The Ministry of Finance yesterday outlined the new royalty structure, which will be applied to the operators' revenues and profit from this year until 2016.
Etisalat had previously been paying a 50 per cent fee on its net profit to the Government, but the company will now have this amount split between revenue and profit.
As of this year the operator will pay 15 per cent royalty on its revenue and 35 per cent on its profit. The latter rate will drop to 30 per cent in 2016.
"This will definitely have a negative effect for Etisalat," said Petr Molik, the chief financial officer and head of research division at Mena Corp.
"Revenues are much higher than profit and a 15 per cent fee on revenue and 35 per cent on profit will be much more than just 50 per cent royalty on profit."
Etisalat provisioned for a 50 per cent royalty fee on its profits in its quarterly financials. Last year Etisalat paid Dh5.8 billion (US$1.57bn) in royalties, down from Dh7.6bn in 2010 and Dh8.8bn in 2009.
Etisalat is 60 per cent Government-owned with local investors making up the rest. Foreign investors cannot buy shares in Etisalat, which is traded on the Abu Dhabi Securities Exchange.
Du, which is listed on the Dubai Financial Market and open to non-GCC national shareholders, must pay a royalty fee of 5 per cent on revenues and 17.5 per cent on profits this year.
That marks an increase on last year, when du paid 5 per cent of revenues and 15 per cent of its profit.
Du faces further increases in royalty fees. The fee imposed on revenues will rise by 2.5 percentage points every year until 2016, when it will reach 15 per cent.
Royalty fees on profits will rise to 20 per cent next year, then to 25 per cent in 2014 before reaching 30 per cent in 2015 and 2016.
The rise in royalty fees for du is stark compared with previous years, said analysts.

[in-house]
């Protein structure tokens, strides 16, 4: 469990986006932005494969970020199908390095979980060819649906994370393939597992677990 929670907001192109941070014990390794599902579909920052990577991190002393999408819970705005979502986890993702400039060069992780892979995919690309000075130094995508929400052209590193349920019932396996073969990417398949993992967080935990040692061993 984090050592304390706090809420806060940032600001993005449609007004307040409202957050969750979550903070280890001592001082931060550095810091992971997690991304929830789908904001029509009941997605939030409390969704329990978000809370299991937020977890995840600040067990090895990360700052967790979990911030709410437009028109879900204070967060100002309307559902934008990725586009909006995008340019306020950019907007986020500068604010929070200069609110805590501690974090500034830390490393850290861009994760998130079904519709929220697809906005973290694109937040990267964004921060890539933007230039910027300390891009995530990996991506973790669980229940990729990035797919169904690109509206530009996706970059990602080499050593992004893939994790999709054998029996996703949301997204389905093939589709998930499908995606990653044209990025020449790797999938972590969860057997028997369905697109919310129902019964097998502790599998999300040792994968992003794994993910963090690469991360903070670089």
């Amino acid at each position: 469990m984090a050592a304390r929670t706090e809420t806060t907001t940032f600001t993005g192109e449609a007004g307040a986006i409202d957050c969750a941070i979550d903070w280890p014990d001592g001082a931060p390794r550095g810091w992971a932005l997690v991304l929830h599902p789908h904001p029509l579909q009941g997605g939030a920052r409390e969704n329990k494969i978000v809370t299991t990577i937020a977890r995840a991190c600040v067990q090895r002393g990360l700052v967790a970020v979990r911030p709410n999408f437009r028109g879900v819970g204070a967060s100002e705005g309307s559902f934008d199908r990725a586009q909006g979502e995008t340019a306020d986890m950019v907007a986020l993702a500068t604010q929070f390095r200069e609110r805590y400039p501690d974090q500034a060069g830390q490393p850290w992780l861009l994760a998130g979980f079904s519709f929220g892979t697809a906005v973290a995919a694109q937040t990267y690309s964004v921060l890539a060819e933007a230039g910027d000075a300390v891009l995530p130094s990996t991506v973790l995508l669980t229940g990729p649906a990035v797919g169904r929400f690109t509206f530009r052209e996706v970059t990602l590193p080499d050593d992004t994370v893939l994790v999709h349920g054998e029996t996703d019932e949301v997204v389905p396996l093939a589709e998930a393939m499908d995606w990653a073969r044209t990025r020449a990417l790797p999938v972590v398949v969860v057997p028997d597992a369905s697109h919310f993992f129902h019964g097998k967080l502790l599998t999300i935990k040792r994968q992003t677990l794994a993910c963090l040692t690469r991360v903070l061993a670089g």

"This increase in royalty rate means less money for the company and as a consequence less money will be paid as dividend or to expand the business or for acquisition," said Mr Molik. "It is definitely great news for the Government though."
The move by the UAE Government adds clarity, given that du's royalty fee has varied and has historically been applied retroactively some time between December and February.
"The royalties were applied retrospectively for du … now investors can have a clearer idea," said Matthew Reed, the principal analyst at Informa Telecoms and Media.
"Du is a more mature company now. It is highly profitable with good revenues, so it is being treated as such rather than as the start-up it was four years ago."
Last year, du paid Dh715m in royalty fees, and this year it has provisioned Dh990m, 50 per cent of its net profit, for the royalty payment.
In a statement issued to the DFM, the company's chairman Ahmad bin Byat, said: "This decision provides us with visibility for 2012 and subsequent years, giving du and its stakeholders a sustained period of certainty".
Through various government vehicles, du is almost 80 per cent state-owned. The Emirates Investment Authority is the largest shareholder with 39.5 per cent.
"There are companies like Qtel and STC that have much more fire-power and cash available than du can provide. Du is a great company, but a strategic step for them would be to try to expand beyond the Emirates market," said Mr Molik.
Shares in both telecoms operators were yesterday halted after the announcement concerning the change in royalty structure.
"The immediate effect on du stocks won't be that harsh. The company makes the provision for royalty payments. They have been quite prudent," said Mr Molik .